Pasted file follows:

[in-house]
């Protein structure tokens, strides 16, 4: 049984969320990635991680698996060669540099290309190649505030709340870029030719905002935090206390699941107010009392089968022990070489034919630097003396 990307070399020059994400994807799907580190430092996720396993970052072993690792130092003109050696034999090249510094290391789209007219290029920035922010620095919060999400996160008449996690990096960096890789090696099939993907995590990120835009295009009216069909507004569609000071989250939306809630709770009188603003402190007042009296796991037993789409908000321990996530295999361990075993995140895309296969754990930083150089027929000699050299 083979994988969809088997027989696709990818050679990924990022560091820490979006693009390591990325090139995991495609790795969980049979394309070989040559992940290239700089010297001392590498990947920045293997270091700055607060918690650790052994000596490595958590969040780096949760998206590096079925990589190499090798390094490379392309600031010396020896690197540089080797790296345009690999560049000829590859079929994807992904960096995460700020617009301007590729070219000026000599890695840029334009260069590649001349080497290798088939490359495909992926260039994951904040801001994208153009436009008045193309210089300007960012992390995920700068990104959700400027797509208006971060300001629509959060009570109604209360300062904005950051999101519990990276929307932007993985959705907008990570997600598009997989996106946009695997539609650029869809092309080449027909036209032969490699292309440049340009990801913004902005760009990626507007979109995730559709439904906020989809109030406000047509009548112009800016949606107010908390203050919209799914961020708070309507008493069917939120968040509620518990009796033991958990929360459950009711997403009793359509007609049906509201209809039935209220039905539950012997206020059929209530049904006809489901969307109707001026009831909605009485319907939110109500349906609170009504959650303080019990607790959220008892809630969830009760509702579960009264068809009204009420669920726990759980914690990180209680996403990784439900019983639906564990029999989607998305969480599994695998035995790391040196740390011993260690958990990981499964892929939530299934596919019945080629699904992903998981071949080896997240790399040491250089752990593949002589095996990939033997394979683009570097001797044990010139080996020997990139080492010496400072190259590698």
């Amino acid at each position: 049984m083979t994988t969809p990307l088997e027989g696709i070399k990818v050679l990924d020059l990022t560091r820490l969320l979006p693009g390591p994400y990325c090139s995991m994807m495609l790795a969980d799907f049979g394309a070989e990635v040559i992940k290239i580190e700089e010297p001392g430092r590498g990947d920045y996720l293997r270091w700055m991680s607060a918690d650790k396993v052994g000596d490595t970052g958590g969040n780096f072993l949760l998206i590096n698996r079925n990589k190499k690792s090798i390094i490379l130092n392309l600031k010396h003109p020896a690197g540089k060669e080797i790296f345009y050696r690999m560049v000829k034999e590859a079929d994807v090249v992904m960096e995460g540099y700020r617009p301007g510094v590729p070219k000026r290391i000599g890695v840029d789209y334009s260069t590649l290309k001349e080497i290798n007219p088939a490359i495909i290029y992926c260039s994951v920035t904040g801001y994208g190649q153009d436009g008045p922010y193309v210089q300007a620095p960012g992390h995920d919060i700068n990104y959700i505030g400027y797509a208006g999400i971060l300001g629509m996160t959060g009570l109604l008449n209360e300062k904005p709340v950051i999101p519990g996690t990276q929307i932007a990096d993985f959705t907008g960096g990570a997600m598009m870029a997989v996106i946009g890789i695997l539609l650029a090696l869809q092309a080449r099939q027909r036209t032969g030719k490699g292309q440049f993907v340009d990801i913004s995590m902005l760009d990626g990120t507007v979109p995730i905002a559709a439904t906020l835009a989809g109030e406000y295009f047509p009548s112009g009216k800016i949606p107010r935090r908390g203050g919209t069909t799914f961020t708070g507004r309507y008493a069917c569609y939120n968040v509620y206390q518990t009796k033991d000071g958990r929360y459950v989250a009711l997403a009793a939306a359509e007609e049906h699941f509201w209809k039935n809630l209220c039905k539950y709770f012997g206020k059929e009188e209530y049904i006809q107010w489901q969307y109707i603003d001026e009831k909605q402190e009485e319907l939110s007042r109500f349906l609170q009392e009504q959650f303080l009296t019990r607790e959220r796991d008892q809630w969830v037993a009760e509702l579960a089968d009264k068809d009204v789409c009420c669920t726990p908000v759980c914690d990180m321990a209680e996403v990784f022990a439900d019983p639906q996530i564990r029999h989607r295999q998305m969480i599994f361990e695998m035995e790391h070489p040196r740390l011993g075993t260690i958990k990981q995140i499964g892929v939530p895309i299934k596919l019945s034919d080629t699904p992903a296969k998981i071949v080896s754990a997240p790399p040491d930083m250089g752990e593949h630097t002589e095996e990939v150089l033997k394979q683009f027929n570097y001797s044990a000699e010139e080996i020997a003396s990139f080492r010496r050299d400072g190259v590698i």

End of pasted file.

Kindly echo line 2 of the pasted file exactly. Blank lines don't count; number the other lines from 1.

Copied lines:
């Protein structure tokens, strides 16, 4: 049984969320990635991680698996060669540099290309190649505030709340870029030719905002935090206390699941107010009392089968022990070489034919630097003396 990307070399020059994400994807799907580190430092996720396993970052072993690792130092003109050696034999090249510094290391789209007219290029920035922010620095919060999400996160008449996690990096960096890789090696099939993907995590990120835009295009009216069909507004569609000071989250939306809630709770009188603003402190007042009296796991037993789409908000321990996530295999361990075993995140895309296969754990930083150089027929000699050299 083979994988969809088997027989696709990818050679990924990022560091820490979006693009390591990325090139995991495609790795969980049979394309070989040559992940290239700089010297001392590498990947920045293997270091700055607060918690650790052994000596490595958590969040780096949760998206590096079925990589190499090798390094490379392309600031010396020896690197540089080797790296345009690999560049000829590859079929994807992904960096995460700020617009301007590729070219000026000599890695840029334009260069590649001349080497290798088939490359495909992926260039994951904040801001994208153009436009008045193309210089300007960012992390995920700068990104959700400027797509208006971060300001629509959060009570109604209360300062904005950051999101519990990276929307932007993985959705907008990570997600598009997989996106946009695997539609650029869809092309080449027909036209032969490699292309440049340009990801913004902005760009990626507007979109995730559709439904906020989809109030406000047509009548112009800016949606107010908390203050919209799914961020708070309507008493069917939120968040509620518990009796033991958990929360459950009711997403009793359509007609049906509201209809039935209220039905539950012997206020059929209530049904006809489901969307109707001026009831909605009485319907939110109500349906609170009504959650303080019990607790959220008892809630969830009760509702579960009264068809009204009420669920726990759980914690990180209680996403990784439900019983639906564990029999989607998305969480599994695998035995790391040196740390011993260690958990990981499964892929939530299934596919019945080629699904992903998981071949080896997240790399040491250089752990593949002589095996990939033997394979683009570097001797044990010139080996020997990139080492010496400072190259590698």